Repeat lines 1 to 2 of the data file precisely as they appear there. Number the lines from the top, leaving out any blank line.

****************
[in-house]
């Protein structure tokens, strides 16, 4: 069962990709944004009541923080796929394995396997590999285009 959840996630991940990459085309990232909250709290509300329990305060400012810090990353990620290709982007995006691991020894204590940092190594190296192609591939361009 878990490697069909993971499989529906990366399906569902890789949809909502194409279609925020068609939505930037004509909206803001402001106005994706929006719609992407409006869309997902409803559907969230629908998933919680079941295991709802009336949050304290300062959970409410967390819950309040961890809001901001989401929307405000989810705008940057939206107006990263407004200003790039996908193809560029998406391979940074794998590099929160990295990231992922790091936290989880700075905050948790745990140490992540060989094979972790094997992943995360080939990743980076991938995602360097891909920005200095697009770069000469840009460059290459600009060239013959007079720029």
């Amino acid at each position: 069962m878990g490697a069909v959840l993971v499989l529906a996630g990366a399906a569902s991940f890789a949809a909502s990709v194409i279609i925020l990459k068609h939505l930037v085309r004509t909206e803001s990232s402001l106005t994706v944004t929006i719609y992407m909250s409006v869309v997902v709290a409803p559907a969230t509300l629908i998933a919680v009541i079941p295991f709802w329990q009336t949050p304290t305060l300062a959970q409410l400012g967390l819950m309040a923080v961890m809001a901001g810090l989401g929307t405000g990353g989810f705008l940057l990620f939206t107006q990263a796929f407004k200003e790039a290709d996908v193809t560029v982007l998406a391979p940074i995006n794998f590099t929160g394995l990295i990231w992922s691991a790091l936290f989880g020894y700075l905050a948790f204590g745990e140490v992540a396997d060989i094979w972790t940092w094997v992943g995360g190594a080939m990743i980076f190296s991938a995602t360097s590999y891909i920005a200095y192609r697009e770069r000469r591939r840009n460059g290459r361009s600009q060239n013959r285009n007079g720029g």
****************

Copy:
[in-house]
């Protein structure tokens, strides 16, 4: 069962990709944004009541923080796929394995396997590999285009 959840996630991940990459085309990232909250709290509300329990305060400012810090990353990620290709982007995006691991020894204590940092190594190296192609591939361009 878990490697069909993971499989529906990366399906569902890789949809909502194409279609925020068609939505930037004509909206803001402001106005994706929006719609992407409006869309997902409803559907969230629908998933919680079941295991709802009336949050304290300062959970409410967390819950309040961890809001901001989401929307405000989810705008940057939206107006990263407004200003790039996908193809560029998406391979940074794998590099929160990295990231992922790091936290989880700075905050948790745990140490992540060989094979972790094997992943995360080939990743980076991938995602360097891909920005200095697009770069000469840009460059290459600009060239013959007079720029």